Cutting expenses can help in this category. Be fanatical about turning off lights and unplugging appliances that aren’t being used. It’ll make their little clocks flash, but every time you can save an hour or longer, you’re doing better for your finances. Do the same thing with water by figuring out how to wash the dishes, shave, and brush your teeth with the least amount of water possible. Eliminate one or more of your streaming options. If you have cable, consider cutting the cord. Keep your favorite streaming app, but get rid of the others.
Don’t order delivery for anything, especially restaurants, unless it’s something you absolutely need and having it delivered is cheaper than getting yourself. It’s bad for the economy, but it’s good for you and your family. If you have one or more vehicles you aren’t using, check with your auto insurance about reducing the cost of your premiums
Survival Needs: Health Insurance
You can’t live without health insurance anymore. It’s terribly expensive and inconvenient, but you need. Check with your state to see if you can get subsidized health insurance now that you’re not working. Some states make it easier to get help than others. If you get ill and have to go to the hospital, don’t expect treatment to be free. According to Time, one person got a bill for $34,000. There’s no way around health insurance. Even if you only go out for essentials, you could be infected by someone who has decided to ignore safety precautions. Still, take all the precautions possible and look now for a health insurance plan you can afford.
Survival Needs: Human Contact
People are social. You probably miss your friends. Call them, Skype them, Facebook chat them. Do whatever you need to do to get that human contact in a safe way. Fortunately, there are many electronic ways of keeping up with each other and interacting. Make use of them. It won’t solve the need for human touch, but it’s not forever.
If you have debt that you can’t pay, talk to your creditors and see what they can offer. Don’t wait until your savings is down to one month’s worth of bill payments. Call them now and mention “COVID-19,” which is the code word to open up their special offers. You’ll still want to pay at least the interest if you can, but if not, take advantage of what they are offering to help you until you can go out safely. For those debts you have to pay, find the one with the highest interest rate and pay that one off first while making the minimum payments for your other debts.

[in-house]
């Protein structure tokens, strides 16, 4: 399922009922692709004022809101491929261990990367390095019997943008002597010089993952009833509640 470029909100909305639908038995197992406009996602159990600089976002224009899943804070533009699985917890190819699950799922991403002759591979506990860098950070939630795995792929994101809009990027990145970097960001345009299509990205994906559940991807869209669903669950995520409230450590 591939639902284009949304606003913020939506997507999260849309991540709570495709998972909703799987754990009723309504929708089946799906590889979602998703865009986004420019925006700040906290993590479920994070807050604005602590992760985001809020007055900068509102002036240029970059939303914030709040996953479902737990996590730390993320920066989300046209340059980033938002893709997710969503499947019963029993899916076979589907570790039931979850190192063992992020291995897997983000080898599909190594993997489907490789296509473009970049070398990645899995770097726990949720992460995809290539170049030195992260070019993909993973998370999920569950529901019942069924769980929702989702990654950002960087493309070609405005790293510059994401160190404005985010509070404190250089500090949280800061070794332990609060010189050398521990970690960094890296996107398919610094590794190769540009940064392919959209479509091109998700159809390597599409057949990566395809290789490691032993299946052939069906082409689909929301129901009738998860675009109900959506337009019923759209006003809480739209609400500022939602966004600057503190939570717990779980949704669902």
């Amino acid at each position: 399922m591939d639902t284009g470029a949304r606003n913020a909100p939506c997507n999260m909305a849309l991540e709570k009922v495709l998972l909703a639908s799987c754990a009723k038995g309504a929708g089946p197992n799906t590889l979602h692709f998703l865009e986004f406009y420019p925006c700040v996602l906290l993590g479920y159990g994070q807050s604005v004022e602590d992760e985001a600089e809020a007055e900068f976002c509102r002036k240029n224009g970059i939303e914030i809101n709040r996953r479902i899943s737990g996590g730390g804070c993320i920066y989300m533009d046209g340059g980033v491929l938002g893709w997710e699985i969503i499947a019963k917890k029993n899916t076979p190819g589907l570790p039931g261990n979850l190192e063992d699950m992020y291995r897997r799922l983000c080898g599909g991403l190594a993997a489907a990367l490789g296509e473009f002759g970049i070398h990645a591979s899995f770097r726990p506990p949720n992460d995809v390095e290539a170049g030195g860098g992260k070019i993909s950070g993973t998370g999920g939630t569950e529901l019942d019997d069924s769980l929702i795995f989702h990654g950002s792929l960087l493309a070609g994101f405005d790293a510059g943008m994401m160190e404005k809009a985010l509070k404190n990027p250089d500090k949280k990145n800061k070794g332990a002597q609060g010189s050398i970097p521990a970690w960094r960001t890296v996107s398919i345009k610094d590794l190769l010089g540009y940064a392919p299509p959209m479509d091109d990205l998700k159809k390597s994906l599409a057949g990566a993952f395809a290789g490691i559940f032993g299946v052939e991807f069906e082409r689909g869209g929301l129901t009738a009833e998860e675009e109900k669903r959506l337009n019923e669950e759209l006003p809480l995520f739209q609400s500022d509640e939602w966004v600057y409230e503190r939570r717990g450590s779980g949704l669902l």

The Crux of Disasters
The American Red Cross tells everyone to pack games because most disasters are boring after the initial event. Now, if you’re hustling your online presence and trying to turn that into something for good, you may not need to find something else to do. Work on your online stuff, your marketing skills, and your search engine optimization knowledge. If you don’t need to hustle, there are plenty of online games and streaming websites to help pass the time. Read books, either IRL if you have them or online.
Time to Thrive
Places are hiring. Even if it’s not your preferred pay or type of work, you can find jobs that are remote. Make an application and see if you can bring in some income from home through a legitimate business. You may find you like it better than going to a place of work. Enjoy your family. Now is the time to spend with your family if you’re all sheltering together. If you’re alone, make use of technology as mentioned above.
Avoid the news and politics. Stay away from the hashtags and what the president, governor, and this or that group said. Listen to the experts, not your friends, even if they are well-meaning, and follow what they say. Block everyone else out, and if you have friends online, or random people who show up on your timeline, spreading lies and false information, simply report the post and block them. You don’t need that right now. If it’s a close friend, you can unfollow or snooze them on some social media platforms.
Change Will Come
Change is coming, and no one can go back to the way it was. We don’t know what that change will bring or how we will be affected, all we can do is pick our battles and roll with the change when it comes. If you can harness this type of mindset, you’ll be better able to face the ambiguity. Embrace the change, and you’ll be ready to thrive.